Saving and Spending: Young British Asians and their Relationship with Money

“You must gain control over your money or the lack of it will forever control you” - Dave Ramsey, American Radio Show Host, Author and Businessman

Two words that I associate with money - fear and freedom. The fear of not having enough money to pay my bills and financially support my family. The fear of suddenly earning more money than I have ever earned and losing all that money.

Money alone cannot make you happy but money can give you the freedom to do what you feel is important whether that is travelling or helping out family/friends with financial issues. What words do you associate with money? Now many people reading this article may think it is inappropriate to openly talk about money, but in the South Asian community, everyone is money orientated whether they want to admit it or not because money is an important part of the South Asian culture … just look at our weddings, cars and other materialistic goods. According to the UK Office of National Statistics in 2019, the average full-time annual salary in the UK is £36,611 per year.

I don’t know about you but I’m nowhere near that salary despite having spent years in university studying Law and working in the legal sector/banking sector. Also like many graduates, I am probably going to spend the next 10-15 years slowly paying off my student debt (in the range of £50,000-£60,000 if you are wondering).

However, there are Young British Asians that I have reached out to who have a better understanding of personal finance than most of us which may have been passed down from their parents or practices that they have learnt themselves over time.

Simranjeet Kaur Mann is a Future Trainee Solicitor at a top London law firm, who provides free legal mentoring to South Asians looking for training contracts to contribute towards increasing diversity in the legal field.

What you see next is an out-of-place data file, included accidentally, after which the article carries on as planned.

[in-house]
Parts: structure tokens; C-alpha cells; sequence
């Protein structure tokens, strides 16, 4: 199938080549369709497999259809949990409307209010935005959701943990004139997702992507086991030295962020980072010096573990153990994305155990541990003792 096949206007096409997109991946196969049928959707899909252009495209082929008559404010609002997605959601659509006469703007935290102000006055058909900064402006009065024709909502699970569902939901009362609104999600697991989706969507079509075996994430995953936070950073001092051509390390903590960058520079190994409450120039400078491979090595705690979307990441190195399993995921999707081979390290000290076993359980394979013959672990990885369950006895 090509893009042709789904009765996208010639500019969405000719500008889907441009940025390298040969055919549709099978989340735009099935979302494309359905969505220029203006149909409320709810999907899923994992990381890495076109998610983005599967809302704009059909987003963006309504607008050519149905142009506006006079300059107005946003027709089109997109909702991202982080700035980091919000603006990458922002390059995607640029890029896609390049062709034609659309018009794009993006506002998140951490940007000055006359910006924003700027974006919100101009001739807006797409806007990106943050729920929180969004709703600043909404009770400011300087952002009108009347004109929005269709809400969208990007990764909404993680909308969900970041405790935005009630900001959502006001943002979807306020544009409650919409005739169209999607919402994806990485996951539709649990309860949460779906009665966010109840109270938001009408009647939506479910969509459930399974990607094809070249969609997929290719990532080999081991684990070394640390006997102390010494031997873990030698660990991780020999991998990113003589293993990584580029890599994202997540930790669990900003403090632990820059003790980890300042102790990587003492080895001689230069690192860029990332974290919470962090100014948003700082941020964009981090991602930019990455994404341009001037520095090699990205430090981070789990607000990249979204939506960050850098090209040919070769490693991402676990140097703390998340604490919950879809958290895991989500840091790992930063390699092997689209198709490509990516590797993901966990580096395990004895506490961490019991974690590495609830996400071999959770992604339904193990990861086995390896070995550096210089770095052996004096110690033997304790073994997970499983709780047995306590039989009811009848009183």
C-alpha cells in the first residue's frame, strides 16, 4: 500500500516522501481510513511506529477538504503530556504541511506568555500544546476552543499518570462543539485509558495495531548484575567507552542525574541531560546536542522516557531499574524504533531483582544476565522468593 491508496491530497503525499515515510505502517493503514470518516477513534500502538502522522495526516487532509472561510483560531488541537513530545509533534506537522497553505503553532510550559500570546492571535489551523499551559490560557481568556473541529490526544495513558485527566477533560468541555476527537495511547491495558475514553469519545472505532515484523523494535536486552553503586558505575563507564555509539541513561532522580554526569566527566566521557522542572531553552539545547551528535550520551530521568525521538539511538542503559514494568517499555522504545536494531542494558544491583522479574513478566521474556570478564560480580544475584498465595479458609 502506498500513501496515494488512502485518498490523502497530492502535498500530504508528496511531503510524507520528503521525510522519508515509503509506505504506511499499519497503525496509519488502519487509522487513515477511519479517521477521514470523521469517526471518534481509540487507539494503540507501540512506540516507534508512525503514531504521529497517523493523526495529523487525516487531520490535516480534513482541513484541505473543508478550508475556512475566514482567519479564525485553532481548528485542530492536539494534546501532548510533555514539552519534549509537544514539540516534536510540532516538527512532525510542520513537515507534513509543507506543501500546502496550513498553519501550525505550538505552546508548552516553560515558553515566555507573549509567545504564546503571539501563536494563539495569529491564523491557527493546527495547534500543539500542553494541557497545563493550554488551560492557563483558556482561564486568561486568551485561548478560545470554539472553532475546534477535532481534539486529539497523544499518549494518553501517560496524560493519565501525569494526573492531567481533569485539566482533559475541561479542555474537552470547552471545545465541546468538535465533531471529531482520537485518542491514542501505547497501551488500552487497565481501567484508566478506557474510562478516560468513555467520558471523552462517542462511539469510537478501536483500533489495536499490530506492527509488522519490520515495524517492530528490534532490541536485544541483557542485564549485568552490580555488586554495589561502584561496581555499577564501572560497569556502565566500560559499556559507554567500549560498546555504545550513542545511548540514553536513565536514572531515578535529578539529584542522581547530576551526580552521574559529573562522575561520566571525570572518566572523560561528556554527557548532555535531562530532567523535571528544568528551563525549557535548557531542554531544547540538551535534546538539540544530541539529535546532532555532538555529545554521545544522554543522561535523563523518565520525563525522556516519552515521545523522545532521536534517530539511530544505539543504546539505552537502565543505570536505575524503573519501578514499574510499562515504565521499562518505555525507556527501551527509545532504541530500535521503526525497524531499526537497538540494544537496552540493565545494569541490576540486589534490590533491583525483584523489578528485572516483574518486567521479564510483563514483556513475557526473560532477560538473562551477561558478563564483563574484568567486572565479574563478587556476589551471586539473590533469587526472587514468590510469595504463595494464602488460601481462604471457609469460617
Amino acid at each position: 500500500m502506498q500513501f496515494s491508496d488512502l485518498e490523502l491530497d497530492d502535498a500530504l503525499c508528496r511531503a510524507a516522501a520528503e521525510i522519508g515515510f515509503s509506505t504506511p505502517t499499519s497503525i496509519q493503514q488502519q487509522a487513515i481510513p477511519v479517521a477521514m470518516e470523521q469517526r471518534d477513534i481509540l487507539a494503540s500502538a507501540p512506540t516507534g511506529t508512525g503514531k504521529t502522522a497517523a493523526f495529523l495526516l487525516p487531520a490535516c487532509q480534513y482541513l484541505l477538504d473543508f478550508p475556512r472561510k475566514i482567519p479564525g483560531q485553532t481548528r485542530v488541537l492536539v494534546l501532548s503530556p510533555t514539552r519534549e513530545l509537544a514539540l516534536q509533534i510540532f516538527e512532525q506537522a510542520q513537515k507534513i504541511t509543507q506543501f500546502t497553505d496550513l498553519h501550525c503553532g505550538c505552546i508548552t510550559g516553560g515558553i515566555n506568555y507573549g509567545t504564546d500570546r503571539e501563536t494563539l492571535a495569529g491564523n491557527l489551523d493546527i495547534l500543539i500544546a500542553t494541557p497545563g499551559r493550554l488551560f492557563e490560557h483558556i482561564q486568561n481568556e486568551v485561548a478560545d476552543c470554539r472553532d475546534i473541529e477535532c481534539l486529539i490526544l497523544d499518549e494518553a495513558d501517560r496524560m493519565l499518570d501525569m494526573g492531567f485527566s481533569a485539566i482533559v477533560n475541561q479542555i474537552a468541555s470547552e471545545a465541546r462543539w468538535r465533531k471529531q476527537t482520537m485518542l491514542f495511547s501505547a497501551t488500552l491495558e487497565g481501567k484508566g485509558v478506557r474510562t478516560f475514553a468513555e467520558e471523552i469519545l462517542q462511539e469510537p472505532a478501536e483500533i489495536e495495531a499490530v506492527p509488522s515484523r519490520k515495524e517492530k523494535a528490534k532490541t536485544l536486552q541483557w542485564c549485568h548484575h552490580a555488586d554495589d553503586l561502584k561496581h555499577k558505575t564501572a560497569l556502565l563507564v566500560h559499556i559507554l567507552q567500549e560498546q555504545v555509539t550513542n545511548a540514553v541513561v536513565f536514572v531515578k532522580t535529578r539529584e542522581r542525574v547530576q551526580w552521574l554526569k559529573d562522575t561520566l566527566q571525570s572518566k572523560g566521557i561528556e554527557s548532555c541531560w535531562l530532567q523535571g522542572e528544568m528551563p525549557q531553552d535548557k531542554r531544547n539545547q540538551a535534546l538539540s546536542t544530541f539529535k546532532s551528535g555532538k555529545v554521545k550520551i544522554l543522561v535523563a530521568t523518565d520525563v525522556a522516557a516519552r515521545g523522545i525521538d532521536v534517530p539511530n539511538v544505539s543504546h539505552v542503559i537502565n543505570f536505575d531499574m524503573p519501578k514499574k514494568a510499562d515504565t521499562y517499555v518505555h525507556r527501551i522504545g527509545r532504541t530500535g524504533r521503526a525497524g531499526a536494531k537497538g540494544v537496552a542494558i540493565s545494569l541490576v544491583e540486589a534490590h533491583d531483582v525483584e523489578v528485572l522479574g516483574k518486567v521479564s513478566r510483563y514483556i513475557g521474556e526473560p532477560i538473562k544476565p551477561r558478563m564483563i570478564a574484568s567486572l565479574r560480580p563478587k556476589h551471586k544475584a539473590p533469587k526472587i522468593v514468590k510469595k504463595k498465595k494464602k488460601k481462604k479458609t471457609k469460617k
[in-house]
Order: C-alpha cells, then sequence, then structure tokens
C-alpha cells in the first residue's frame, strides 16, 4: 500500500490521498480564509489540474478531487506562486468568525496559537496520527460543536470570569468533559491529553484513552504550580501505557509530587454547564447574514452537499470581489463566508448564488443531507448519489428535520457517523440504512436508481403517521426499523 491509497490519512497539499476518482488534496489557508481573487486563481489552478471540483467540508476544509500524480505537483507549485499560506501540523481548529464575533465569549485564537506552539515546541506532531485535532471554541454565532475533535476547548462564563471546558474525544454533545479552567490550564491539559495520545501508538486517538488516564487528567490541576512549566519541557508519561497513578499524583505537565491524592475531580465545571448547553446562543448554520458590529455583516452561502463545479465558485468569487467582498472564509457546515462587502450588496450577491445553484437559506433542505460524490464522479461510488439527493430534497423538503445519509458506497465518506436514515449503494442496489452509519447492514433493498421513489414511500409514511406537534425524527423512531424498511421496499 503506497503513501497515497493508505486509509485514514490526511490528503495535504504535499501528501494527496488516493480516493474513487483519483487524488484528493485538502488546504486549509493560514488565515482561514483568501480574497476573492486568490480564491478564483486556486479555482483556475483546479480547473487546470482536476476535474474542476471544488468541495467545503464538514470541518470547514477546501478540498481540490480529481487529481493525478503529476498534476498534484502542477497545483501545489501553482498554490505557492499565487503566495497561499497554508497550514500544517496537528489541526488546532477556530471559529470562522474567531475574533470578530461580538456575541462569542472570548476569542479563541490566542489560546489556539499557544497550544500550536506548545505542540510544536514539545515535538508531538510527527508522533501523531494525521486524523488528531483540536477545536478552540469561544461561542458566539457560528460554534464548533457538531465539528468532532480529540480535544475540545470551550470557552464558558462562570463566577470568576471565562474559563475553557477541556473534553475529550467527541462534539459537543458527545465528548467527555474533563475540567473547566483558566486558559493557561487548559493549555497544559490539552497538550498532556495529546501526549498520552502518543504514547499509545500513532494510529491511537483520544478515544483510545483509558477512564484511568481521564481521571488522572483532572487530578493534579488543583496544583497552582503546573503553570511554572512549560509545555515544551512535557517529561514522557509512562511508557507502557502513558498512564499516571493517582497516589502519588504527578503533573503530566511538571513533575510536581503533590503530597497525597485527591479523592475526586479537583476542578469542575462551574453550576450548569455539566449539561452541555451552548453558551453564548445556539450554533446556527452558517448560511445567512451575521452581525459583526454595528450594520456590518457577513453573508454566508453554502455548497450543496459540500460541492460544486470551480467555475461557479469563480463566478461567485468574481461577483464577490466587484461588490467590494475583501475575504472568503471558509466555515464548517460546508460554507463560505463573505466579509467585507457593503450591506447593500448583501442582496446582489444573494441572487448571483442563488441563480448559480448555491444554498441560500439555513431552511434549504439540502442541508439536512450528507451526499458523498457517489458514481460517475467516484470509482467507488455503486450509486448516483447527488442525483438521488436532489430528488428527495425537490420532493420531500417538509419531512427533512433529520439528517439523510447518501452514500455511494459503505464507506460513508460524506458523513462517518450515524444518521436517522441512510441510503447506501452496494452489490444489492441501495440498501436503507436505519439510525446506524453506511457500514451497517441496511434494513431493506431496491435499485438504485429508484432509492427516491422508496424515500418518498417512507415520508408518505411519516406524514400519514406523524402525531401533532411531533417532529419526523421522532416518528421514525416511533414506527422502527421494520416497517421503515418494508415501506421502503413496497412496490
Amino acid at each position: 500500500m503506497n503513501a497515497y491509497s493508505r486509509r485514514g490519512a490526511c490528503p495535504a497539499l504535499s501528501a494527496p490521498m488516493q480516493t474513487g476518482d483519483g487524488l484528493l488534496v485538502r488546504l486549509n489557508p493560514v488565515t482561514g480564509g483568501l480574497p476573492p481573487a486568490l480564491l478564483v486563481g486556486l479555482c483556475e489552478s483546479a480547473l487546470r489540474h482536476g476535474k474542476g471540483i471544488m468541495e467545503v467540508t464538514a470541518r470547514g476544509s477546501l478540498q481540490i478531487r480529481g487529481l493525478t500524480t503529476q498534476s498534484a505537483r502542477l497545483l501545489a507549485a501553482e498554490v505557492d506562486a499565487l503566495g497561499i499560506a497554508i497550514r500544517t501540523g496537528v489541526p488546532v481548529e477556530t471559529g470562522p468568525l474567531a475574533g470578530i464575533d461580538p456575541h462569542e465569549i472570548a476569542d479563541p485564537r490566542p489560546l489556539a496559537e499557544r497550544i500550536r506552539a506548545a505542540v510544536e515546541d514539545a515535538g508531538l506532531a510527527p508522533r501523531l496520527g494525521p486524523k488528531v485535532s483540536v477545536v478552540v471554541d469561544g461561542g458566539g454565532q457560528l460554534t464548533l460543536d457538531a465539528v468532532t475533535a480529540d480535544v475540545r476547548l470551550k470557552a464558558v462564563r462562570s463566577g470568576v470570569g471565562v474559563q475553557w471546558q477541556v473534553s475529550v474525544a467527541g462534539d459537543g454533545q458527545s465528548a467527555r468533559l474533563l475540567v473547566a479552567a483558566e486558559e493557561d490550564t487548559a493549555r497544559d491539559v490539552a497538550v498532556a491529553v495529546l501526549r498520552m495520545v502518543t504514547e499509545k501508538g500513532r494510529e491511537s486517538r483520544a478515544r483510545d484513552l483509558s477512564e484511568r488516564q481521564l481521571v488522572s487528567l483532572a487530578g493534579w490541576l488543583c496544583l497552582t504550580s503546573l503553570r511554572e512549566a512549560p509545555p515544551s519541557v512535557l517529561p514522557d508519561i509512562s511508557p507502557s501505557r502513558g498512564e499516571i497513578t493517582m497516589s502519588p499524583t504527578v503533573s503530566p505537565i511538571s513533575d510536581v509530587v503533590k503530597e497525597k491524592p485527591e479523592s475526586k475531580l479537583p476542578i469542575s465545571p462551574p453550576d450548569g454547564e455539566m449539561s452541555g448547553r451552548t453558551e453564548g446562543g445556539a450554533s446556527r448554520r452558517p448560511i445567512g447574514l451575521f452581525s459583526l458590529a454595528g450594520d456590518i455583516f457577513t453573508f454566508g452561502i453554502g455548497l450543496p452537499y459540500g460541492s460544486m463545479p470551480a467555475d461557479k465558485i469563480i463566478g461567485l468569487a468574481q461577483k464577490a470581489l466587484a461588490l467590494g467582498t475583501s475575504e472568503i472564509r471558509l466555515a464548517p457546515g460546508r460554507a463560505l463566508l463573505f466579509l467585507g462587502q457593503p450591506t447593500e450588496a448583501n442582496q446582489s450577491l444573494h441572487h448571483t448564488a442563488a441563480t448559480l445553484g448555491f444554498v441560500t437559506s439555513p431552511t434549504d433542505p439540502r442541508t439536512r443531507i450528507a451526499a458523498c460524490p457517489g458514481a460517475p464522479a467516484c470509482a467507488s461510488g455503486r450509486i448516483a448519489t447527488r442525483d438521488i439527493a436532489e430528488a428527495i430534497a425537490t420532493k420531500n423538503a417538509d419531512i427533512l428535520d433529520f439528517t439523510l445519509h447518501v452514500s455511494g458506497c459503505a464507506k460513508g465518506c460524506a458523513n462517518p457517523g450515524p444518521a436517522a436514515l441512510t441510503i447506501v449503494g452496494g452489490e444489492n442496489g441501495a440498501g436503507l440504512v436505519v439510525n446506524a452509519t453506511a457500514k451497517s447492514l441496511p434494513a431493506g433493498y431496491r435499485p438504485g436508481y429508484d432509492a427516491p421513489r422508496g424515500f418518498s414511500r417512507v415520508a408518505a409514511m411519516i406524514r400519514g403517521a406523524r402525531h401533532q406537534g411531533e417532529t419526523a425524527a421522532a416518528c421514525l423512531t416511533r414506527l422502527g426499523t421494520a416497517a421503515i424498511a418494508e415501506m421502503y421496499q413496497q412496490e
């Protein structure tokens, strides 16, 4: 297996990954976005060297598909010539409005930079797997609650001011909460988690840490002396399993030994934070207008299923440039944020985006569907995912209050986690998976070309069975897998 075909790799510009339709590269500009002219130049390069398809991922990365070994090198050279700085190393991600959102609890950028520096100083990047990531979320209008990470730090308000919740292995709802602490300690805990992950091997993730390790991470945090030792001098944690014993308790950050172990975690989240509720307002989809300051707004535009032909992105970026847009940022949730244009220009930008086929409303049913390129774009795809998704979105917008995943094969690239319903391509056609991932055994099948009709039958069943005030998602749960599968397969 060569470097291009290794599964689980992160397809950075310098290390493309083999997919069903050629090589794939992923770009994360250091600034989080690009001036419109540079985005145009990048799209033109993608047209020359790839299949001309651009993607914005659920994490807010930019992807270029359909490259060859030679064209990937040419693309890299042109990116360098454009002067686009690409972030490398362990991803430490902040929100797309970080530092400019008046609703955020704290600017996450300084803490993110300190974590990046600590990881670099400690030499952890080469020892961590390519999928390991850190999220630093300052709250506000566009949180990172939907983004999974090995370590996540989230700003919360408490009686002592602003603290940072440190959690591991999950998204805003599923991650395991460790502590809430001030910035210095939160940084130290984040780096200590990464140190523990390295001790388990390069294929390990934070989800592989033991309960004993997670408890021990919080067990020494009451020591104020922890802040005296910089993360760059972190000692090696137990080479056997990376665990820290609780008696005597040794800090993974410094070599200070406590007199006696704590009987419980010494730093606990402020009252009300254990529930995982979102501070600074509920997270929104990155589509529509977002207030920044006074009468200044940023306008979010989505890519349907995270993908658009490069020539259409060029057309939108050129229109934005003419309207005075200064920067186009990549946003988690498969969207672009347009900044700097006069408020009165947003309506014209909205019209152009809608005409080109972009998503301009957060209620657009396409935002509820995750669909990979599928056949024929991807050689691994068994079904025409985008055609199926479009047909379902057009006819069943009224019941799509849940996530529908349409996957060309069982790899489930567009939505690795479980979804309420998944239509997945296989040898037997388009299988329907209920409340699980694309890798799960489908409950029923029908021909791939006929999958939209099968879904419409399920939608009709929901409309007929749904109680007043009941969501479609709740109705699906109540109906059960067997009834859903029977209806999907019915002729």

“I view money as something that should be spent in a balanced manner. Being stingy with spending defeats the purpose of earning it in the first place. However, excessive spending can also land you in trouble when you need urgent funds for ‘rainy days’. As a young person, I am more on the saving side than the spending side as I am aware such savings would prove useful in the future should I decide to invest in a house or car for example. One thing I have done is to have a separate bank card that is purely for my ‘spending money’ for the month. This would be for things like entertainment and socials. I also found banking with Starling Bank and Monzo Bank is useful in setting goals and seeing your spending instantly. I would steer clear of payday loan companies working as an insolvency paralegal meant I saw the ugly side of such companies where sometimes they were charging customers extortionate percentages of interest”.

Priya Kudhail is an avid literature enthusiast and passionate fashion blogger who is currently a marketing assistant looking to work in the publishing industry.

“I view money as a tool. Something that can help me get to be but something I can’t rely on completely. I would tell British Asians to forget what their parents have told them and look into Rich Dad Poor Dad (best selling book) and Minority Mindset (Youtube). We need to reimagine the way that we use money and not view it as the end goal. We need to understand that it’s okay to have fun and splurge. But also question why we need to splurge and purchase designer items? If you can’t come up with legitimate reasons, then should you really be spending? I always think that if I can’t afford to buy it twice then I can’t afford to buy it. Additionally, it is so important to have multiple bank accounts and have a list of outgoings. Know where your money is going”.

Navjot Sawhney is a creative engineer who has worked for great companies like Dyson and Jaguar Landrover. He has taken his talents and set up the Washing Machine Project, providing alternative washing machines to refugees in areas such as Iraq and Jordan. Their mission is to create a washing solution that is affordable, portable and accessible for everyone.